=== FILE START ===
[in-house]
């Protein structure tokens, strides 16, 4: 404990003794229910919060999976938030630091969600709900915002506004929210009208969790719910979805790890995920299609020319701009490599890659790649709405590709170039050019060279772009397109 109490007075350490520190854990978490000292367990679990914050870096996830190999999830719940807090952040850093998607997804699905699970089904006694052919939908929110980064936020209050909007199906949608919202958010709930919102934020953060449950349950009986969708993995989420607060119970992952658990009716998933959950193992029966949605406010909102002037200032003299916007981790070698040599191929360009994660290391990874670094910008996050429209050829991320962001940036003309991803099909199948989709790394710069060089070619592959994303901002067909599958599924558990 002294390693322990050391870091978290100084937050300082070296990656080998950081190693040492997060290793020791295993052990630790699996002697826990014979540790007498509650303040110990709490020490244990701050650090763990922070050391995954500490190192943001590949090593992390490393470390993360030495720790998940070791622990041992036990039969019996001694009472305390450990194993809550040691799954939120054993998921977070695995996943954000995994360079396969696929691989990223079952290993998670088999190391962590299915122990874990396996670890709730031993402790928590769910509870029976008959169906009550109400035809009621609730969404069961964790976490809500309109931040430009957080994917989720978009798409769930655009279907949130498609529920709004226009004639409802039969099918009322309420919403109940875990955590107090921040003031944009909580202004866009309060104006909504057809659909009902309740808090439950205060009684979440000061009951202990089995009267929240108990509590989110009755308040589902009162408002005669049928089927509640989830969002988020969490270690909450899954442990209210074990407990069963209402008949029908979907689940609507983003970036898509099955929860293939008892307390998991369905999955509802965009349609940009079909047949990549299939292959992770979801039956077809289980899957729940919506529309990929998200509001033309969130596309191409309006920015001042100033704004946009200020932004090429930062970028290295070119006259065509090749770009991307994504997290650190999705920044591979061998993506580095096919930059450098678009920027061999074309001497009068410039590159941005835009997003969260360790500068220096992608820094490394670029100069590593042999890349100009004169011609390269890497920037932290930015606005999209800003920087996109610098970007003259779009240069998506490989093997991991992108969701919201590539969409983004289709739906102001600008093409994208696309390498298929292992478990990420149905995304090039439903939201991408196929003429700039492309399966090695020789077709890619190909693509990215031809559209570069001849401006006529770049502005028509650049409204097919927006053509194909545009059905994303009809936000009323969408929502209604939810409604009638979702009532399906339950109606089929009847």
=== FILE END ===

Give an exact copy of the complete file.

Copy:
[in-house]
């Protein structure tokens, strides 16, 4: 404990003794229910919060999976938030630091969600709900915002506004929210009208969790719910979805790890995920299609020319701009490599890659790649709405590709170039050019060279772009397109 109490007075350490520190854990978490000292367990679990914050870096996830190999999830719940807090952040850093998607997804699905699970089904006694052919939908929110980064936020209050909007199906949608919202958010709930919102934020953060449950349950009986969708993995989420607060119970992952658990009716998933959950193992029966949605406010909102002037200032003299916007981790070698040599191929360009994660290391990874670094910008996050429209050829991320962001940036003309991803099909199948989709790394710069060089070619592959994303901002067909599958599924558990 002294390693322990050391870091978290100084937050300082070296990656080998950081190693040492997060290793020791295993052990630790699996002697826990014979540790007498509650303040110990709490020490244990701050650090763990922070050391995954500490190192943001590949090593992390490393470390993360030495720790998940070791622990041992036990039969019996001694009472305390450990194993809550040691799954939120054993998921977070695995996943954000995994360079396969696929691989990223079952290993998670088999190391962590299915122990874990396996670890709730031993402790928590769910509870029976008959169906009550109400035809009621609730969404069961964790976490809500309109931040430009957080994917989720978009798409769930655009279907949130498609529920709004226009004639409802039969099918009322309420919403109940875990955590107090921040003031944009909580202004866009309060104006909504057809659909009902309740808090439950205060009684979440000061009951202990089995009267929240108990509590989110009755308040589902009162408002005669049928089927509640989830969002988020969490270690909450899954442990209210074990407990069963209402008949029908979907689940609507983003970036898509099955929860293939008892307390998991369905999955509802965009349609940009079909047949990549299939292959992770979801039956077809289980899957729940919506529309990929998200509001033309969130596309191409309006920015001042100033704004946009200020932004090429930062970028290295070119006259065509090749770009991307994504997290650190999705920044591979061998993506580095096919930059450098678009920027061999074309001497009068410039590159941005835009997003969260360790500068220096992608820094490394670029100069590593042999890349100009004169011609390269890497920037932290930015606005999209800003920087996109610098970007003259779009240069998506490989093997991991992108969701919201590539969409983004289709739906102001600008093409994208696309390498298929292992478990990420149905995304090039439903939201991408196929003429700039492309399966090695020789077709890619190909693509990215031809559209570069001849401006006529770049502005028509650049409204097919927006053509194909545009059905994303009809936000009323969408929502209604939810409604009638979702009532399906339950109606089929009847």